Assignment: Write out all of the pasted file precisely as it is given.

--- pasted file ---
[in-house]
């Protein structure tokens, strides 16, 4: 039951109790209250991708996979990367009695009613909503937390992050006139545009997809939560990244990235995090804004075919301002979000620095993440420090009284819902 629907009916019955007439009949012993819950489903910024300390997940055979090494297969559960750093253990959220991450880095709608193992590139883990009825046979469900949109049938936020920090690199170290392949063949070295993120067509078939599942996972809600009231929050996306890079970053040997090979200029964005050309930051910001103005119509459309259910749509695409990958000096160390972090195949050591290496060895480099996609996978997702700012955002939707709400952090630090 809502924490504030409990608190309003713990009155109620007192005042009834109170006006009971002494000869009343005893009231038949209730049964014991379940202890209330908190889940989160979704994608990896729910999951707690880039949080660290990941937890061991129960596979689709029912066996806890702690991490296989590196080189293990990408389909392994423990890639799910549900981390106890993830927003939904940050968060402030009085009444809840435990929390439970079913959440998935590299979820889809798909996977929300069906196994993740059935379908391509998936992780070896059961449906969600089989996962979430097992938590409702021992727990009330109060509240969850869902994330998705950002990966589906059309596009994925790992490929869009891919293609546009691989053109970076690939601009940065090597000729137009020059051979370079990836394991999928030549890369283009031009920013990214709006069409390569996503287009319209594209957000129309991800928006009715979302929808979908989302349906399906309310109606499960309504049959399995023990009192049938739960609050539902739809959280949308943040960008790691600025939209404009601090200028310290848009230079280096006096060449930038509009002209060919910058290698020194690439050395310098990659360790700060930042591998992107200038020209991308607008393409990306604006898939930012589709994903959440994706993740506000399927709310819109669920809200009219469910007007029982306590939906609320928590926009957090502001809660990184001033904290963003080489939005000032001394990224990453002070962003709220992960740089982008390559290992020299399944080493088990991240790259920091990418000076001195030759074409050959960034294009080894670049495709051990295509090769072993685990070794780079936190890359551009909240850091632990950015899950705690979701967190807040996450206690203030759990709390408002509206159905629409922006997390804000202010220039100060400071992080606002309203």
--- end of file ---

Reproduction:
[in-house]
């Protein structure tokens, strides 16, 4: 039951109790209250991708996979990367009695009613909503937390992050006139545009997809939560990244990235995090804004075919301002979000620095993440420090009284819902 629907009916019955007439009949012993819950489903910024300390997940055979090494297969559960750093253990959220991450880095709608193992590139883990009825046979469900949109049938936020920090690199170290392949063949070295993120067509078939599942996972809600009231929050996306890079970053040997090979200029964005050309930051910001103005119509459309259910749509695409990958000096160390972090195949050591290496060895480099996609996978997702700012955002939707709400952090630090 809502924490504030409990608190309003713990009155109620007192005042009834109170006006009971002494000869009343005893009231038949209730049964014991379940202890209330908190889940989160979704994608990896729910999951707690880039949080660290990941937890061991129960596979689709029912066996806890702690991490296989590196080189293990990408389909392994423990890639799910549900981390106890993830927003939904940050968060402030009085009444809840435990929390439970079913959440998935590299979820889809798909996977929300069906196994993740059935379908391509998936992780070896059961449906969600089989996962979430097992938590409702021992727990009330109060509240969850869902994330998705950002990966589906059309596009994925790992490929869009891919293609546009691989053109970076690939601009940065090597000729137009020059051979370079990836394991999928030549890369283009031009920013990214709006069409390569996503287009319209594209957000129309991800928006009715979302929808979908989302349906399906309310109606499960309504049959399995023990009192049938739960609050539902739809959280949308943040960008790691600025939209404009601090200028310290848009230079280096006096060449930038509009002209060919910058290698020194690439050395310098990659360790700060930042591998992107200038020209991308607008393409990306604006898939930012589709994903959440994706993740506000399927709310819109669920809200009219469910007007029982306590939906609320928590926009957090502001809660990184001033904290963003080489939005000032001394990224990453002070962003709220992960740089982008390559290992020299399944080493088990991240790259920091990418000076001195030759074409050959960034294009080894670049495709051990295509090769072993685990070794780079936190890359551009909240850091632990950015899950705690979701967190807040996450206690203030759990709390408002509206159905629409922006997390804000202010220039100060400071992080606002309203």